achieve this by:

   (a) Risk sharing: catalyzing the shift from fungible product to resonating brands by
       providing long term advertising funds.
   (b) Innovating: Involved depth thinking and ideation to create cutting edge
       communication solutions that deliver stated marketing objectives.
   (c) Value Enhancing: Enabling clients to expand faster and more profitably with our
       support and guidance.




                                           9
                              Clean Technology

Chapter 1: Introduction


Objective:


       1. To define the universe of clean technology companies.
       2. To generate options for Times – Private Treaties.


Research Methodology


      Mostly information collection oriented through secondary and tertiary means.


Scope of the Study:


      To define the size of the clean energy market in India
      Understand what are the various fields of clean energy technology
      The companies that are dealing in clean technology foreign as well as Indian
       companies but more emphasis on Indian Companies and
      To spot opportunities for times Private Treaties.


Data Collection:


      Data was collected through internet, magazines, newspapers, prospectus, GOI
       publications, encyclopedias.




                                            10
Chapter 2: Energy Scenario
The Global installed capacity of Power is around 37,63,200 MW approx. The global
energy installed-capacity increase is at the rate of about 2% per annum. The per capita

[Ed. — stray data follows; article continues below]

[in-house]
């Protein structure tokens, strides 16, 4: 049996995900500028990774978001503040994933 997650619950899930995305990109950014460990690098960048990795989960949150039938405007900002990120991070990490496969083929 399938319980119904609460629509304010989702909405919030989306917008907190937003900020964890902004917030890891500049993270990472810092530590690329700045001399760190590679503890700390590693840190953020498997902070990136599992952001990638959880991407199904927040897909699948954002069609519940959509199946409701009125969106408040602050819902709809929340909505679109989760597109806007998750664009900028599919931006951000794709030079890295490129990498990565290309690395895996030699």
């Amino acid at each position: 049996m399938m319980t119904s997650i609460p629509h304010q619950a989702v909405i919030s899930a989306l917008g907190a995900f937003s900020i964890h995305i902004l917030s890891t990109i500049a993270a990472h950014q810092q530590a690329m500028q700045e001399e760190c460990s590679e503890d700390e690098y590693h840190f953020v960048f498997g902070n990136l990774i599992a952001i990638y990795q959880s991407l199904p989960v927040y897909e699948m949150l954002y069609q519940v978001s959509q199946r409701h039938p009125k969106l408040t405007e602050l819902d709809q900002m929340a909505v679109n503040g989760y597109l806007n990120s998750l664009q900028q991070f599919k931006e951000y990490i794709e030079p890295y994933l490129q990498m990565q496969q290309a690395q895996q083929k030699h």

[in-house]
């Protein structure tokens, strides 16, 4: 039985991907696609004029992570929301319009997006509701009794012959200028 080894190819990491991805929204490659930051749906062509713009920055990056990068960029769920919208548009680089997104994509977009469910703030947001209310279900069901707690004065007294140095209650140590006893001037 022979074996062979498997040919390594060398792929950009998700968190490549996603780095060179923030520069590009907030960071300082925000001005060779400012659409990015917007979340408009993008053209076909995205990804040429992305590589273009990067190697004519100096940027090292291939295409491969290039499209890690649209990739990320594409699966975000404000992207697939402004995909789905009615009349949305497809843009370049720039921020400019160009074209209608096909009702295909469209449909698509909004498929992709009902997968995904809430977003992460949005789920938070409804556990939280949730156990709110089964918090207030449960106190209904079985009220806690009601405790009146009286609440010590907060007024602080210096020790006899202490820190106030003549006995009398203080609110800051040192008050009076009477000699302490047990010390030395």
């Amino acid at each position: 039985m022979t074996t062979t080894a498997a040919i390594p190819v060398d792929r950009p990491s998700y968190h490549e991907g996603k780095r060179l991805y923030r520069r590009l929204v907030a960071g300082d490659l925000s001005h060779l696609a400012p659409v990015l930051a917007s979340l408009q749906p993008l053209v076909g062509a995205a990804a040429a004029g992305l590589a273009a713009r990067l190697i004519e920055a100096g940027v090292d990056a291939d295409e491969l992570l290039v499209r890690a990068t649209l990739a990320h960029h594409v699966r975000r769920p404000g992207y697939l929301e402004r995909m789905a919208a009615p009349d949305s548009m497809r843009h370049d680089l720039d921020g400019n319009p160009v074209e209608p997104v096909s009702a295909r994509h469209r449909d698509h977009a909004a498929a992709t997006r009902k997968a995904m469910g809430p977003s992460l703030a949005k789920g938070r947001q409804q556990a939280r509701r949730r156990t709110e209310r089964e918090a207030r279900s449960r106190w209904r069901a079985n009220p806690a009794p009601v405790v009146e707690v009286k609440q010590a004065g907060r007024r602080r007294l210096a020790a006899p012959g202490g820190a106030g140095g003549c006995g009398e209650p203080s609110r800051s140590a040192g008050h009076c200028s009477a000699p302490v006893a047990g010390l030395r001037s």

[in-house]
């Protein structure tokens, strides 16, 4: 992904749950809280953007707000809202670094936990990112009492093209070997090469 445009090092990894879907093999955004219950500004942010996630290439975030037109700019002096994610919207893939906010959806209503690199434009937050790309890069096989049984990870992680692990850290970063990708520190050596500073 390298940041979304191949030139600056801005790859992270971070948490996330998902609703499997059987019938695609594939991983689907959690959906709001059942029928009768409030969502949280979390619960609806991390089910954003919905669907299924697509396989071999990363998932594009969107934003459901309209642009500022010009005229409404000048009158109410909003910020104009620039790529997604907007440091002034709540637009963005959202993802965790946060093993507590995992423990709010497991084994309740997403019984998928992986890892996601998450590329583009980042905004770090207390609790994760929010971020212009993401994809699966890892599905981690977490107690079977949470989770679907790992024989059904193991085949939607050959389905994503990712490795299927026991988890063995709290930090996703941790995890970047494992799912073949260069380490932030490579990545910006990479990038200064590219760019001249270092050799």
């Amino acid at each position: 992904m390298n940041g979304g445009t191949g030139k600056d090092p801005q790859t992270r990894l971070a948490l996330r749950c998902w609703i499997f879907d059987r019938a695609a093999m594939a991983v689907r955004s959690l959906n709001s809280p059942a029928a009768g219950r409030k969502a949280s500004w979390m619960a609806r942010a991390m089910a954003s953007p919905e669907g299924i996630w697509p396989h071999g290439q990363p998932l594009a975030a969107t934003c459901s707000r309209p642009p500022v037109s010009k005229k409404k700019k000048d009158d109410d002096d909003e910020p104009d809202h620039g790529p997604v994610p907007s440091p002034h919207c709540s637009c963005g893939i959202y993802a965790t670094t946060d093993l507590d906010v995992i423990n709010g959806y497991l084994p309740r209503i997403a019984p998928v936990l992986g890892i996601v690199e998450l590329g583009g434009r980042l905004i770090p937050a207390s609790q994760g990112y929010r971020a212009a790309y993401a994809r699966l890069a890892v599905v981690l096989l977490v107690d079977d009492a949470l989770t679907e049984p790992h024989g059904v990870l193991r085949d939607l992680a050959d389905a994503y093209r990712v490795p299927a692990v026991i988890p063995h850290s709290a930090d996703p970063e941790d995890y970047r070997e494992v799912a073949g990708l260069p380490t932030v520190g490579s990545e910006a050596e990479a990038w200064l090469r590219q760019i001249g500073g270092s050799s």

consumption of electricity is around 3,058 kWh / year. The cumulative shortfall of
electricity is around 1,07,250 MW approx.
The global scenario of installed capacities of Thermal Power is 23,89,200 MW, Wind
Power is 1,00,000 MW, Solar Power is 1,54,000 MW, Bio-Energy is 35,000 MW, Hydro
Energy is 7,15,000 MW and Nuclear Energy is 3,70,000 MW.
North America rank first by worldwide comparison with an installed capacity of
11,29,000 MW, Asia and Oceania rank second with an installed capacity of 10,40,000
MW, Europe rank third with an installed capacity of 8,03,000 MW, Eurasia rank fourth
with an installed capacity of 3,45,000 MW, Central and South America rank fifth with an
installed capacity of 2,14,000 MW, Middle East rank sixth with an installed capacity of
1,23,000 MW and Africa rank seventh with an installed capacity of 1,06,000 MW.


Break-up of global installed capacity
Exhibit-1

                                                                  North America

                                                                  Asia and Oceania
             5.7%      3.3%     2.8%
                                                                  Europe
            9.2%                                 30%

               21.3%                                              Eurasia
                                  27.7%
                                                                  Central and South
                                                                  America
                                                                  Middle East

                                                                  Africa




Source: International Energy Outlook


                                            11
Detailed Break-up of Global Installed Capacity
Exhibit-2
  Sl.No.                       Country                       Installed Capacity in MW
     1                       North America                            11,29,000
     2                     Asia and Oceania                           10,40,000
     3                          Europe                                 8,03,000
     4                          Eurasia                                3,45,000
     5                Central and South America                        2,14,000
     6                        Middle East                              1,23,000
     7                           Africa                                1,06,000
Source: International Energy Outlook


Oil accounts for 36% of the global energy needs, where the production of oil is around 83
million bbl/day. Consumption of oil is around 82.59 million bbl/day, whereas natural gas